the charges, taking into consideration the cost of construction and maintenance of the Government system, and to make the charges just and equitable as to the water users within the Government project. In other words, the Secretary must not discriminate in favor of private lands receiving a supplemental supply under the Warren Act as against the lands receiving a full supply under the government project.
In 1914 the procedure for finding a project feasible was further modified by providing for return of the cost of construction of projects by irrigation water users in 16 installments paid over 20 years. The act of August 13, 1914 (38 Stat. 686), states:
SEC. 1. any person who hereafter makes entry thereunder shall at the time of making water-right application or entry, as the case may be, pay into the reclamation fund five per centum of the construction charge fixed for his land as an initial installment, and shall pay the balance of said charge in fifteen annual installments, the first five of which shall each be five per centum of the construction charge and the remainder shall each be seven per centum until the whole amount shall have been paid. The first of the annual installments shall become due and payable on December first of the fifth calendar year after the initial installment;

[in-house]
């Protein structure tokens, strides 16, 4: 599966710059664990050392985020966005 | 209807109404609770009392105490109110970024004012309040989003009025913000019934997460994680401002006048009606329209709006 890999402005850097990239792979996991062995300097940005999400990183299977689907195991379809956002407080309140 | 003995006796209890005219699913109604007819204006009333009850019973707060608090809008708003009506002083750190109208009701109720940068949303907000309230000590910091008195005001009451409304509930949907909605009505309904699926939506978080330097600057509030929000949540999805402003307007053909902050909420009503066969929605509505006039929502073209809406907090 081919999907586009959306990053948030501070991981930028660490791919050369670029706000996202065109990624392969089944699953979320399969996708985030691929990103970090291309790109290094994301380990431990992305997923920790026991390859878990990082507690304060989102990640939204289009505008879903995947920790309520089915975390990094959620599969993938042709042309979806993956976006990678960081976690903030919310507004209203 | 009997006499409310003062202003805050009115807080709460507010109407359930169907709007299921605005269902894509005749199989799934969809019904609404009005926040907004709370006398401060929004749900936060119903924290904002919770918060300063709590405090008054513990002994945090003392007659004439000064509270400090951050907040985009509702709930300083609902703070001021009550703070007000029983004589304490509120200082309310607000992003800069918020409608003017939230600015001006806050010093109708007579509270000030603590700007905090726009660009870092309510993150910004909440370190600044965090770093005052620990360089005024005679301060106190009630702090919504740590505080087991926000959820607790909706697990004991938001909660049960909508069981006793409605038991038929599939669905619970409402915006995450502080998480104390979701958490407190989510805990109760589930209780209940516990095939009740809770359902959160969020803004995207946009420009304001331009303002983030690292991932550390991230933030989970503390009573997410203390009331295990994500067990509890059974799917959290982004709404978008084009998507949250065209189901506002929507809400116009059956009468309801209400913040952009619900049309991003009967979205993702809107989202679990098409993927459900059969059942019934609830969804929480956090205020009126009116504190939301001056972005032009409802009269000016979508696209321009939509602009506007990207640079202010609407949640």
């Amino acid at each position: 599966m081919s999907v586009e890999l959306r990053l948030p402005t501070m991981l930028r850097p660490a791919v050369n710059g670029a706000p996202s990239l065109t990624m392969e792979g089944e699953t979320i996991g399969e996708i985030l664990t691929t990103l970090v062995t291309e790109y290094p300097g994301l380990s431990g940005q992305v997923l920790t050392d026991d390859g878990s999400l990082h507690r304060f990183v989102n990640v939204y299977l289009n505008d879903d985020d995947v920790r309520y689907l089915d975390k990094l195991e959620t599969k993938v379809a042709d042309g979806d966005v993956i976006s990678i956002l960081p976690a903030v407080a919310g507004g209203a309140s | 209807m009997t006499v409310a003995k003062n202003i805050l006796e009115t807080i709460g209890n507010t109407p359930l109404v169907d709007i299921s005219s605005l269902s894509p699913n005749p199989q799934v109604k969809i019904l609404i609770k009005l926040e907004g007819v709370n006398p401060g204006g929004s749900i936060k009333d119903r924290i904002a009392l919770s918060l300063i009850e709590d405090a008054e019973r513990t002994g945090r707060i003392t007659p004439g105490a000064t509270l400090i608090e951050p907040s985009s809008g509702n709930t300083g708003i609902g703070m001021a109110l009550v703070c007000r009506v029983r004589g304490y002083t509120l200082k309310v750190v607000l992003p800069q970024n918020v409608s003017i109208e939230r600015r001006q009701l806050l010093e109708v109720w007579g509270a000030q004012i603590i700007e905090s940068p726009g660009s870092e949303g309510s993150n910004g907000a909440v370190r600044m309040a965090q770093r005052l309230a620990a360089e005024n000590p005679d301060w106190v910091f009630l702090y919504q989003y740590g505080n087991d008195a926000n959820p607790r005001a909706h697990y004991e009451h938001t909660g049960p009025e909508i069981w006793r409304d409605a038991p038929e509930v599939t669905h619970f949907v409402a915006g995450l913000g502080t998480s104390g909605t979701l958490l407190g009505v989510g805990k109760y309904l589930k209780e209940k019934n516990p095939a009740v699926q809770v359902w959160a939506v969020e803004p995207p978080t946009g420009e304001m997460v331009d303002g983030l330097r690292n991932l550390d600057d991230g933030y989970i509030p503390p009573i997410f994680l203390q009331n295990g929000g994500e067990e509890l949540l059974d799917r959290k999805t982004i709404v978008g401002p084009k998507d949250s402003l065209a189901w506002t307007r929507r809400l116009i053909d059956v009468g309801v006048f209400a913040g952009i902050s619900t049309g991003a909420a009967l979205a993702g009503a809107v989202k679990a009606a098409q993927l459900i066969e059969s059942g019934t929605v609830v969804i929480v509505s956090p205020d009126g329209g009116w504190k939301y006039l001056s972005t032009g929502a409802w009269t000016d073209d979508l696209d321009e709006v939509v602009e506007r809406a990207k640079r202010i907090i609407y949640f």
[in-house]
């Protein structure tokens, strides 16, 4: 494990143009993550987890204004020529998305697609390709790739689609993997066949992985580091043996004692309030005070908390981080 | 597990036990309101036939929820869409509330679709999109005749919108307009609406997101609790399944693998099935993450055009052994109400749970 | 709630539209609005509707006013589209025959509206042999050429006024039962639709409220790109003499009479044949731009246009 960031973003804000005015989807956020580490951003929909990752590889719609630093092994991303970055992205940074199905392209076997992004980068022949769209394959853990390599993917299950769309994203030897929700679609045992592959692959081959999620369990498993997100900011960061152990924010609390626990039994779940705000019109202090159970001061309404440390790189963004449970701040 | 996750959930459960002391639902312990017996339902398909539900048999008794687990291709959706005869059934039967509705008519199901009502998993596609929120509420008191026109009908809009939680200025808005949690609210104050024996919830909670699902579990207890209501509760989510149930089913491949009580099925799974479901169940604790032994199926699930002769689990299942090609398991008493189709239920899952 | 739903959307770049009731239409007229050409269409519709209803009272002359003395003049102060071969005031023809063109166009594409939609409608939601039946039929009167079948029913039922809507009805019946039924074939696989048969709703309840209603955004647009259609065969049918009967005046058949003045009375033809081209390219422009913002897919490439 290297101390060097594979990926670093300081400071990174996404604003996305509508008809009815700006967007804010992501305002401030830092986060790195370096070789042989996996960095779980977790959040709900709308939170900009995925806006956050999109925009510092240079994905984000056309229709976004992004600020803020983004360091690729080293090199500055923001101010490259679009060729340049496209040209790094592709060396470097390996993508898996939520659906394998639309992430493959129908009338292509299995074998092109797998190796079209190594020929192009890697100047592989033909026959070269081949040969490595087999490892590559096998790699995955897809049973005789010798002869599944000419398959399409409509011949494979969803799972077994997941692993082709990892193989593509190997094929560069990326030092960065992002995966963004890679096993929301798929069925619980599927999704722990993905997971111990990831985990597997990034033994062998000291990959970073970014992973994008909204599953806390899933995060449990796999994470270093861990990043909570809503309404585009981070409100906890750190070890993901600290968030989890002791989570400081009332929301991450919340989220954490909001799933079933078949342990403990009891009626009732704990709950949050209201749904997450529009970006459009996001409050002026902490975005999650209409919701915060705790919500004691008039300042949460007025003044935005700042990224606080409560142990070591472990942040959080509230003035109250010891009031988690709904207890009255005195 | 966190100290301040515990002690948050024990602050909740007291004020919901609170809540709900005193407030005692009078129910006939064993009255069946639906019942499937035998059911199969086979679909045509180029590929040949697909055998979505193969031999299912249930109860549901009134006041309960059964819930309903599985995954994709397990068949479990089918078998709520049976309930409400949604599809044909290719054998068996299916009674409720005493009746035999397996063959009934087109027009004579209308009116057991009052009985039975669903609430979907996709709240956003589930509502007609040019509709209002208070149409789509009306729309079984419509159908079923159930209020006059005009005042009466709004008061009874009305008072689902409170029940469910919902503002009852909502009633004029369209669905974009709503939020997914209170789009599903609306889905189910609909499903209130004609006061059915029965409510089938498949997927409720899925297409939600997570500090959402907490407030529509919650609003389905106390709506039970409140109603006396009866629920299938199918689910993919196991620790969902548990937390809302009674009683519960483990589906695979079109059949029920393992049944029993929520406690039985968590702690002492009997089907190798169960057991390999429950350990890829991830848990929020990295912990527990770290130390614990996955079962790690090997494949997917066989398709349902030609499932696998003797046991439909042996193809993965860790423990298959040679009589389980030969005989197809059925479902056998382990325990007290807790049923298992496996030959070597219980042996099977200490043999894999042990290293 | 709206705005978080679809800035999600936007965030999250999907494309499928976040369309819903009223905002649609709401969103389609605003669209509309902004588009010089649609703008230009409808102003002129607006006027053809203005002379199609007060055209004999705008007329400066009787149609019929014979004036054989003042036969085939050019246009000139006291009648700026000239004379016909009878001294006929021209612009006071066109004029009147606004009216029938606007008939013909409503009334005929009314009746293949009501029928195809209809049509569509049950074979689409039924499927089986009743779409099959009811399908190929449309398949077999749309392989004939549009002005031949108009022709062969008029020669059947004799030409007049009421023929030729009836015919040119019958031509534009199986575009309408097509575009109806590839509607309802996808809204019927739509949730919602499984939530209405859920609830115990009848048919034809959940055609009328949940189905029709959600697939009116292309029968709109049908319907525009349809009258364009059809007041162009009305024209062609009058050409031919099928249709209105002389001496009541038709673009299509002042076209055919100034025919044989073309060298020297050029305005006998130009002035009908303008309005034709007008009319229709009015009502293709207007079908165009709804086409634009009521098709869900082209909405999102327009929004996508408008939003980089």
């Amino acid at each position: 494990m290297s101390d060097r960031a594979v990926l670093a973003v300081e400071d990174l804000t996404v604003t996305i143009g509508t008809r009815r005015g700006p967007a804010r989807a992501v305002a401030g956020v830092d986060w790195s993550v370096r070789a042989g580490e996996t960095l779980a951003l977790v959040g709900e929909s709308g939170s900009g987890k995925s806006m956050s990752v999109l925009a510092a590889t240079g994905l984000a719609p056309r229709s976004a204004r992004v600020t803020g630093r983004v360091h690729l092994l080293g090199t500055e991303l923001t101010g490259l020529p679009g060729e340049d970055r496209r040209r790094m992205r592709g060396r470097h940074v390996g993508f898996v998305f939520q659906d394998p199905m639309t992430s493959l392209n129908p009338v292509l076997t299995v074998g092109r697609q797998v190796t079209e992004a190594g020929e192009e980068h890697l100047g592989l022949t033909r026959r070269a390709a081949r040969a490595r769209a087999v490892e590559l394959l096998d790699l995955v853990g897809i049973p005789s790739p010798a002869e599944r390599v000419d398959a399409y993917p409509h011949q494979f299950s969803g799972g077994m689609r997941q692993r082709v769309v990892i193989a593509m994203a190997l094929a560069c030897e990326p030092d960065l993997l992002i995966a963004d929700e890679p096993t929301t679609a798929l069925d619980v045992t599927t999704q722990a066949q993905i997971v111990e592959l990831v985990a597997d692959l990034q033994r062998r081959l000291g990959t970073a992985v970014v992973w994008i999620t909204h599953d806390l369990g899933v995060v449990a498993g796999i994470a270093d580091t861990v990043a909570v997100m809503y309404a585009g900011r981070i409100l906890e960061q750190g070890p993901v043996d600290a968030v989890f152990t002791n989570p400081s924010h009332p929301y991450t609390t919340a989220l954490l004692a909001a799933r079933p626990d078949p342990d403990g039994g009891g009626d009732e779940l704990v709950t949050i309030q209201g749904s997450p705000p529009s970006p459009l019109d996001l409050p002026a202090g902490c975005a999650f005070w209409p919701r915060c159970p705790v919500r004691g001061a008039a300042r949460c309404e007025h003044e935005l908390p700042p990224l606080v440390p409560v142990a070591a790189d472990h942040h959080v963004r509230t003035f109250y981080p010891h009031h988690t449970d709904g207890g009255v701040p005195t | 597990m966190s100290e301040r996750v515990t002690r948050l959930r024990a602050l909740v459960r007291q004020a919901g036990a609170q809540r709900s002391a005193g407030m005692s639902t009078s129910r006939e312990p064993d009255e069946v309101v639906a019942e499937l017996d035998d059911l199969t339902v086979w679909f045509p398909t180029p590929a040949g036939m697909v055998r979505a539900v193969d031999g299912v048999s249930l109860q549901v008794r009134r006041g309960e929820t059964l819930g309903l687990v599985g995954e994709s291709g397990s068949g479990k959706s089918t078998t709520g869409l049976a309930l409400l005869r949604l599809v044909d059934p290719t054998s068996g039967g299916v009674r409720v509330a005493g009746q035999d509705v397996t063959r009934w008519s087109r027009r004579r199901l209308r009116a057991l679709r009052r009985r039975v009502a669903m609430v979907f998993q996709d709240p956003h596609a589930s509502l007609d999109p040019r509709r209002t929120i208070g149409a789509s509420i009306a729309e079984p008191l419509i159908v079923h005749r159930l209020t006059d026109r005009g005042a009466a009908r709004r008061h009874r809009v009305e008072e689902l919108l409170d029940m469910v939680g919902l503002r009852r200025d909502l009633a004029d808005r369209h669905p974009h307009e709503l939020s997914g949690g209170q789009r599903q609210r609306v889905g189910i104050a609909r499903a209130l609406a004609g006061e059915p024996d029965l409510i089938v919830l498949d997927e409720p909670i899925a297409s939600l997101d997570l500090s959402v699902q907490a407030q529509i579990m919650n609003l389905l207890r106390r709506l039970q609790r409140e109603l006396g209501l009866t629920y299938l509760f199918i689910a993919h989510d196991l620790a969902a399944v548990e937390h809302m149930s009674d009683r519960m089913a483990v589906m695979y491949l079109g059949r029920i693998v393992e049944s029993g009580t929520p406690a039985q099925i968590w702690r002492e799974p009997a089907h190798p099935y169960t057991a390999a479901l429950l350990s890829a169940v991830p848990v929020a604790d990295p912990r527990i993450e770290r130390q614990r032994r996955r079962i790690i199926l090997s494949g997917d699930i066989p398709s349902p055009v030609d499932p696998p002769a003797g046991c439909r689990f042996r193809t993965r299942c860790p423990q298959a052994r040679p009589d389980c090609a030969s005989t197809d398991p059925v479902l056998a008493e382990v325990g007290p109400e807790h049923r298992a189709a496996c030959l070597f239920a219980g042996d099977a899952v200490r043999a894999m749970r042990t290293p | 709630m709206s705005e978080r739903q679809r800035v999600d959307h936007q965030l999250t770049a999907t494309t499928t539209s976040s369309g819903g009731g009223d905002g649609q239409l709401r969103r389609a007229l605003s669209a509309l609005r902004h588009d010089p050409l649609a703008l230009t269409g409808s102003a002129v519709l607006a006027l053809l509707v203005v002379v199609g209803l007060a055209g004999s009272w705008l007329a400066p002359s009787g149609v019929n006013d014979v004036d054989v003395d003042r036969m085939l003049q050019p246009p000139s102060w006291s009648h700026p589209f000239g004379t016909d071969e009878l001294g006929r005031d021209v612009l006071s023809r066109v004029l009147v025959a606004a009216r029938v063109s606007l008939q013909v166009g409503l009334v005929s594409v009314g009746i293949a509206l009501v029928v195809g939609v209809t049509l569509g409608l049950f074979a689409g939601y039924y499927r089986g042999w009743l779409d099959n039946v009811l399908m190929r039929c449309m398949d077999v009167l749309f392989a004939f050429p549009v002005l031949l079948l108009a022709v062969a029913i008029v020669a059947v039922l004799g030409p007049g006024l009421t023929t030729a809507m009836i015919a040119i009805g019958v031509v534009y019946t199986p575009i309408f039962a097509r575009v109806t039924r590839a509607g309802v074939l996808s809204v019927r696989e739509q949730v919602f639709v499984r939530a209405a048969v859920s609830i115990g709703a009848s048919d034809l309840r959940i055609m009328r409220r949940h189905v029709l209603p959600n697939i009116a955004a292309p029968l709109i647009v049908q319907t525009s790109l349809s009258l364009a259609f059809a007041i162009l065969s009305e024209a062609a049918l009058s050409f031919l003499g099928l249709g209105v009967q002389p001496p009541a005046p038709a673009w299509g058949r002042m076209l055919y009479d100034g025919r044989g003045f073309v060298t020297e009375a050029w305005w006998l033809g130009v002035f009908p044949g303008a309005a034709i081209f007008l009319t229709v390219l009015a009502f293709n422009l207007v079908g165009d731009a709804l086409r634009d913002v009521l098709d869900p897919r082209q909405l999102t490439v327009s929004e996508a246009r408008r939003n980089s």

Until 1922 the Government looked to the individual water user on reclamation projects to return the cost thereof. By the act of May 15, 1922 (42 Stat. 541), the Congress authorized the Secretary of the Interior to contract with irrigation districts in place of the individual water user and to recover the annual charges from the district under a joint liability contract. This act, however, did not modify the rules of feasibility, including the repayment limit which remained at 20 years.